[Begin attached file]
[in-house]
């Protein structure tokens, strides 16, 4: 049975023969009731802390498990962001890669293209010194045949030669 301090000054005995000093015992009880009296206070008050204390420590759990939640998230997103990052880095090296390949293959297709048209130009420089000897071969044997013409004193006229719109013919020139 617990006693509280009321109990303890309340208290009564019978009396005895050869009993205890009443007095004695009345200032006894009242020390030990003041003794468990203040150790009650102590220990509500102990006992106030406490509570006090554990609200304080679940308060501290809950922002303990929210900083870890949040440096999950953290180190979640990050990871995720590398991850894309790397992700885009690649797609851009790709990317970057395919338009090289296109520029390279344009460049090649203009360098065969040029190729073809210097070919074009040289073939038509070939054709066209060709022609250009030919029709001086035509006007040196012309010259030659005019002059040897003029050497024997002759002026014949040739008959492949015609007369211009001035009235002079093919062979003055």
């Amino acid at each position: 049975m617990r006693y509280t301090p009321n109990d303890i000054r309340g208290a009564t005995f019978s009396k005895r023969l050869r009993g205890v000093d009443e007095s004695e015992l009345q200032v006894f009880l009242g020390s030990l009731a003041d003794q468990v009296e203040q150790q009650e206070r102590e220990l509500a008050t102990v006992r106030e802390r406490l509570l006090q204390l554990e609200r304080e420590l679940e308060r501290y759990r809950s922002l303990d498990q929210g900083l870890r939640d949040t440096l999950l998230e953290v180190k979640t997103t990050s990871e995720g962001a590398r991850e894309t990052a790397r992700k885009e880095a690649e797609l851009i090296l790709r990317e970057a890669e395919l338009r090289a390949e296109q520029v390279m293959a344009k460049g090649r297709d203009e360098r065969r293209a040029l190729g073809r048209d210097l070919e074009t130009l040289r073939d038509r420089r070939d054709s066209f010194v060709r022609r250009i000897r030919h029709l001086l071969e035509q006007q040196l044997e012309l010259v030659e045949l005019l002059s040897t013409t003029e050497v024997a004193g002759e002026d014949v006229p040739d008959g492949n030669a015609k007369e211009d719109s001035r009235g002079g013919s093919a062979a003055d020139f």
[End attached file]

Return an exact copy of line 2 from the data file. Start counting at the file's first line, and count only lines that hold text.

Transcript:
């Protein structure tokens, strides 16, 4: 049975023969009731802390498990962001890669293209010194045949030669 301090000054005995000093015992009880009296206070008050204390420590759990939640998230997103990052880095090296390949293959297709048209130009420089000897071969044997013409004193006229719109013919020139 617990006693509280009321109990303890309340208290009564019978009396005895050869009993205890009443007095004695009345200032006894009242020390030990003041003794468990203040150790009650102590220990509500102990006992106030406490509570006090554990609200304080679940308060501290809950922002303990929210900083870890949040440096999950953290180190979640990050990871995720590398991850894309790397992700885009690649797609851009790709990317970057395919338009090289296109520029390279344009460049090649203009360098065969040029190729073809210097070919074009040289073939038509070939054709066209060709022609250009030919029709001086035509006007040196012309010259030659005019002059040897003029050497024997002759002026014949040739008959492949015609007369211009001035009235002079093919062979003055």